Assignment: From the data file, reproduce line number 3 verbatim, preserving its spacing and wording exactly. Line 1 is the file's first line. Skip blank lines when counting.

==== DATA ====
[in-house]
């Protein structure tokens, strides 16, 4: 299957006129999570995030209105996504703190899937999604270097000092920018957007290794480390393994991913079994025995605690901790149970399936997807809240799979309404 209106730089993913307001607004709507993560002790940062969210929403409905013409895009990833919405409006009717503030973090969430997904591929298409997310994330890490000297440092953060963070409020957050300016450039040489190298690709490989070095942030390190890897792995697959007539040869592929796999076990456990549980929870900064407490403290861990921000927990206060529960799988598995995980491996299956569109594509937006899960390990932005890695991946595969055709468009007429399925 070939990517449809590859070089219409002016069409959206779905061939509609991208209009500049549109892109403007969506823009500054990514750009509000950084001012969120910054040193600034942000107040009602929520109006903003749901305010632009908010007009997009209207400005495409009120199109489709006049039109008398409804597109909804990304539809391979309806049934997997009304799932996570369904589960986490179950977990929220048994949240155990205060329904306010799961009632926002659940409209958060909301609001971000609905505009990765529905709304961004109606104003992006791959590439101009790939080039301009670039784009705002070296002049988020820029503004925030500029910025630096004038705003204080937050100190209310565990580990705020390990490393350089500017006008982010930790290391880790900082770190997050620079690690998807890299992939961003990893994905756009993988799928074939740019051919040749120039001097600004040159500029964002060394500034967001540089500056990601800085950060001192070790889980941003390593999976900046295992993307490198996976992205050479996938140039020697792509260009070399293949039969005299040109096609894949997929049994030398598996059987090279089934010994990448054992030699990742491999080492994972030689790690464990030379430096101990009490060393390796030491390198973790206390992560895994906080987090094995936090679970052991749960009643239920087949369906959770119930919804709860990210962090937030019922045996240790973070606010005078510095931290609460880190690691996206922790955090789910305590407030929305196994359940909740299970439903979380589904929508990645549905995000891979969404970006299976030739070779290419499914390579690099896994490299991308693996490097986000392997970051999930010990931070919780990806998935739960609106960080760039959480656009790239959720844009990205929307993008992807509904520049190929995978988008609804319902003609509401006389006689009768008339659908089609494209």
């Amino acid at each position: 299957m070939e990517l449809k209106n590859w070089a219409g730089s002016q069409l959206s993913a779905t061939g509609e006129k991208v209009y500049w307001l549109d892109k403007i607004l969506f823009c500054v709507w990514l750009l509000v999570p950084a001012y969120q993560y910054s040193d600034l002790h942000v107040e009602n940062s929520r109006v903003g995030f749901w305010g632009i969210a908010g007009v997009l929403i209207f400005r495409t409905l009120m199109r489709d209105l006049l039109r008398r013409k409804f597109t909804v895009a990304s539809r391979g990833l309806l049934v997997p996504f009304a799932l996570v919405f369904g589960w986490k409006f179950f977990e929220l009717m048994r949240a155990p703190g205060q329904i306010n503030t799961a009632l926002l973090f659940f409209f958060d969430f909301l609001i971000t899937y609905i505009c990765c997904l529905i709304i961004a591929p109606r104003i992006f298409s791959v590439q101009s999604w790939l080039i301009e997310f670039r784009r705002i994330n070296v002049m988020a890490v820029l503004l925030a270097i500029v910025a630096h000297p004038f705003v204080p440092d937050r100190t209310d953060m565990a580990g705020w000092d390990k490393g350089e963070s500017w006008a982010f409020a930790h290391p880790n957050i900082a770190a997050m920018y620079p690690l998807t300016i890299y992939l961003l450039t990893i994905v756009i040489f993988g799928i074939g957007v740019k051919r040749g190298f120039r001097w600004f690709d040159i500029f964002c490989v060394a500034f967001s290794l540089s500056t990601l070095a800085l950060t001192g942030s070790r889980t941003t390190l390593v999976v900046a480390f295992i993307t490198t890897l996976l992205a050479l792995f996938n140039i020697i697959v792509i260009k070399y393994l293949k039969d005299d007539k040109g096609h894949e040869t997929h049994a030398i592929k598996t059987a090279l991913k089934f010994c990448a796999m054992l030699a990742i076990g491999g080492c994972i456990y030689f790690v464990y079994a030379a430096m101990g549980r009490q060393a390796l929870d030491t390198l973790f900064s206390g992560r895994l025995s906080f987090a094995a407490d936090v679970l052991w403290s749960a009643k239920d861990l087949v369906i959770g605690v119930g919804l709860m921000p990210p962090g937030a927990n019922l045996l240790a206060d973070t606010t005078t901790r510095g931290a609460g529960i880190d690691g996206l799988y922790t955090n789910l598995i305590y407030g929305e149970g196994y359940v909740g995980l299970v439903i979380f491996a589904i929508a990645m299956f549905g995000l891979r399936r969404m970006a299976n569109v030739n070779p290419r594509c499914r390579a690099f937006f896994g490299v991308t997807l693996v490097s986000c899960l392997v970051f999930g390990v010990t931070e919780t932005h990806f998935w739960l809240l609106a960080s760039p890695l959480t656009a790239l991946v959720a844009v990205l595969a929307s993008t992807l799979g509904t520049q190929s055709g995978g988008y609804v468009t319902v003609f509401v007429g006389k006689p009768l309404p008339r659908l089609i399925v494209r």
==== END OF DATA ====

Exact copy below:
């Amino acid at each position: 299957m070939e990517l449809k209106n590859w070089a219409g730089s002016q069409l959206s993913a779905t061939g509609e006129k991208v209009y500049w307001l549109d892109k403007i607004l969506f823009c500054v709507w990514l750009l509000v999570p950084a001012y969120q993560y910054s040193d600034l002790h942000v107040e009602n940062s929520r109006v903003g995030f749901w305010g632009i969210a908010g007009v997009l929403i209207f400005r495409t409905l009120m199109r489709d209105l006049l039109r008398r013409k409804f597109t909804v895009a990304s539809r391979g990833l309806l049934v997997p996504f009304a799932l996570v919405f369904g589960w986490k409006f179950f977990e929220l009717m048994r949240a155990p703190g205060q329904i306010n503030t799961a009632l926002l973090f659940f409209f958060d969430f909301l609001i971000t899937y609905i505009c990765c997904l529905i709304i961004a591929p109606r104003i992006f298409s791959v590439q101009s999604w790939l080039i301009e997310f670039r784009r705002i994330n070296v002049m988020a890490v820029l503004l925030a270097i500029v910025a630096h000297p004038f705003v204080p440092d937050r100190t209310d953060m565990a580990g705020w000092d390990k490393g350089e963070s500017w006008a982010f409020a930790h290391p880790n957050i900082a770190a997050m920018y620079p690690l998807t300016i890299y992939l961003l450039t990893i994905v756009i040489f993988g799928i074939g957007v740019k051919r040749g190298f120039r001097w600004f690709d040159i500029f964002c490989v060394a500034f967001s290794l540089s500056t990601l070095a800085l950060t001192g942030s070790r889980t941003t390190l390593v999976v900046a480390f295992i993307t490198t890897l996976l992205a050479l792995f996938n140039i020697i697959v792509i260009k070399y393994l293949k039969d005299d007539k040109g096609h894949e040869t997929h049994a030398i592929k598996t059987a090279l991913k089934f010994c990448a796999m054992l030699a990742i076990g491999g080492c994972i456990y030689f790690v464990y079994a030379a430096m101990g549980r009490q060393a390796l929870d030491t390198l973790f900064s206390g992560r895994l025995s906080f987090a094995a407490d936090v679970l052991w403290s749960a009643k239920d861990l087949v369906i959770g605690v119930g919804l709860m921000p990210p962090g937030a927990n019922l045996l240790a206060d973070t606010t005078t901790r510095g931290a609460g529960i880190d690691g996206l799988y922790t955090n789910l598995i305590y407030g929305e149970g196994y359940v909740g995980l299970v439903i979380f491996a589904i929508a990645m299956f549905g995000l891979r399936r969404m970006a299976n569109v030739n070779p290419r594509c499914r390579a690099f937006f896994g490299v991308t997807l693996v490097s986000c899960l392997v970051f999930g390990v010990t931070e919780t932005h990806f998935w739960l809240l609106a960080s760039p890695l959480t656009a790239l991946v959720a844009v990205l595969a929307s993008t992807l799979g509904t520049q190929s055709g995978g988008y609804v468009t319902v003609f509401v007429g006389k006689p009768l309404p008339r659908l089609i399925v494209r």